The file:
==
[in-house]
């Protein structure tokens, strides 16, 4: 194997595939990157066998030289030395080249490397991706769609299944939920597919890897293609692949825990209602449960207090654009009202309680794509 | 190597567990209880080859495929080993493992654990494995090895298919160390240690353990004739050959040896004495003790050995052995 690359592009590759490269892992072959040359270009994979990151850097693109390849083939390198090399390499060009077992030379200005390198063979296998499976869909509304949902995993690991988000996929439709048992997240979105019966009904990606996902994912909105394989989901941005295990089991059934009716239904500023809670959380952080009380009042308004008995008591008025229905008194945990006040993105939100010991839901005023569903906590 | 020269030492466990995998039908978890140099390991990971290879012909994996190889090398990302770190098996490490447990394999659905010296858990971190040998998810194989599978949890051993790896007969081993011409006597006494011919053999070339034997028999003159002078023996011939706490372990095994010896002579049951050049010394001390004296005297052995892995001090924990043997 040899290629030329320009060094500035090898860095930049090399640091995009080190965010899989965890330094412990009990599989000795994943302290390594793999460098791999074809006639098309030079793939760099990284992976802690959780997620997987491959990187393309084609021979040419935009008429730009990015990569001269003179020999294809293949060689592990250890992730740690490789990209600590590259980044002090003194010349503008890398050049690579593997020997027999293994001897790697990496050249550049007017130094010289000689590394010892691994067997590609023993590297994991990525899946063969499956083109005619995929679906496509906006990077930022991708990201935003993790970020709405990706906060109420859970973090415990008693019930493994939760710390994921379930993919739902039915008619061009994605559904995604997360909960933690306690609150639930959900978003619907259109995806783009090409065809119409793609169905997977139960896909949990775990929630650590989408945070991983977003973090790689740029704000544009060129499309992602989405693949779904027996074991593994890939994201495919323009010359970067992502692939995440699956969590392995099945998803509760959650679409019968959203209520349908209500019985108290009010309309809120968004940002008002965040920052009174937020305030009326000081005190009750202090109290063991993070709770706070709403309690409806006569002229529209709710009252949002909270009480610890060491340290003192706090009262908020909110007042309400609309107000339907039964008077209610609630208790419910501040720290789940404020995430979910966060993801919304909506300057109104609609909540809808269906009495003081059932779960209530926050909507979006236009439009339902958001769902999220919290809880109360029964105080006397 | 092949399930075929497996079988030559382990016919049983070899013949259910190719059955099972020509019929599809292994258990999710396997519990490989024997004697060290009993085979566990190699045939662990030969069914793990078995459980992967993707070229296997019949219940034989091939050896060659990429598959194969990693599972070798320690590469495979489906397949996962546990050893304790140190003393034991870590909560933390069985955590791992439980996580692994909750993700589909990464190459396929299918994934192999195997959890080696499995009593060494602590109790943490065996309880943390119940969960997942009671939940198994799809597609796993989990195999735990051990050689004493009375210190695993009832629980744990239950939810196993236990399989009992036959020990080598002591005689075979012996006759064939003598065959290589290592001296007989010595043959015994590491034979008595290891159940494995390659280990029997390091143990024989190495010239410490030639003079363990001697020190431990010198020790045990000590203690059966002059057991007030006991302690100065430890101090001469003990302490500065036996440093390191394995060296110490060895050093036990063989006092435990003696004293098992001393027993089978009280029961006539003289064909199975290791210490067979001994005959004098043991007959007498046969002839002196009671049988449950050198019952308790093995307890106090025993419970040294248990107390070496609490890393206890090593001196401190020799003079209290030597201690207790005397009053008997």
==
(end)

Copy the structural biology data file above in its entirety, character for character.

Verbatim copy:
[in-house]
């Protein structure tokens, strides 16, 4: 194997595939990157066998030289030395080249490397991706769609299944939920597919890897293609692949825990209602449960207090654009009202309680794509 | 190597567990209880080859495929080993493992654990494995090895298919160390240690353990004739050959040896004495003790050995052995 690359592009590759490269892992072959040359270009994979990151850097693109390849083939390198090399390499060009077992030379200005390198063979296998499976869909509304949902995993690991988000996929439709048992997240979105019966009904990606996902994912909105394989989901941005295990089991059934009716239904500023809670959380952080009380009042308004008995008591008025229905008194945990006040993105939100010991839901005023569903906590 | 020269030492466990995998039908978890140099390991990971290879012909994996190889090398990302770190098996490490447990394999659905010296858990971190040998998810194989599978949890051993790896007969081993011409006597006494011919053999070339034997028999003159002078023996011939706490372990095994010896002579049951050049010394001390004296005297052995892995001090924990043997 040899290629030329320009060094500035090898860095930049090399640091995009080190965010899989965890330094412990009990599989000795994943302290390594793999460098791999074809006639098309030079793939760099990284992976802690959780997620997987491959990187393309084609021979040419935009008429730009990015990569001269003179020999294809293949060689592990250890992730740690490789990209600590590259980044002090003194010349503008890398050049690579593997020997027999293994001897790697990496050249550049007017130094010289000689590394010892691994067997590609023993590297994991990525899946063969499956083109005619995929679906496509906006990077930022991708990201935003993790970020709405990706906060109420859970973090415990008693019930493994939760710390994921379930993919739902039915008619061009994605559904995604997360909960933690306690609150639930959900978003619907259109995806783009090409065809119409793609169905997977139960896909949990775990929630650590989408945070991983977003973090790689740029704000544009060129499309992602989405693949779904027996074991593994890939994201495919323009010359970067992502692939995440699956969590392995099945998803509760959650679409019968959203209520349908209500019985108290009010309309809120968004940002008002965040920052009174937020305030009326000081005190009750202090109290063991993070709770706070709403309690409806006569002229529209709710009252949002909270009480610890060491340290003192706090009262908020909110007042309400609309107000339907039964008077209610609630208790419910501040720290789940404020995430979910966060993801919304909506300057109104609609909540809808269906009495003081059932779960209530926050909507979006236009439009339902958001769902999220919290809880109360029964105080006397 | 092949399930075929497996079988030559382990016919049983070899013949259910190719059955099972020509019929599809292994258990999710396997519990490989024997004697060290009993085979566990190699045939662990030969069914793990078995459980992967993707070229296997019949219940034989091939050896060659990429598959194969990693599972070798320690590469495979489906397949996962546990050893304790140190003393034991870590909560933390069985955590791992439980996580692994909750993700589909990464190459396929299918994934192999195997959890080696499995009593060494602590109790943490065996309880943390119940969960997942009671939940198994799809597609796993989990195999735990051990050689004493009375210190695993009832629980744990239950939810196993236990399989009992036959020990080598002591005689075979012996006759064939003598065959290589290592001296007989010595043959015994590491034979008595290891159940494995390659280990029997390091143990024989190495010239410490030639003079363990001697020190431990010198020790045990000590203690059966002059057991007030006991302690100065430890101090001469003990302490500065036996440093390191394995060296110490060895050093036990063989006092435990003696004293098992001393027993089978009280029961006539003289064909199975290791210490067979001994005959004098043991007959007498046969002839002196009671049988449950050198019952308790093995307890106090025993419970040294248990107390070496609490890393206890090593001196401190020799003079209290030597201690207790005397009053008997």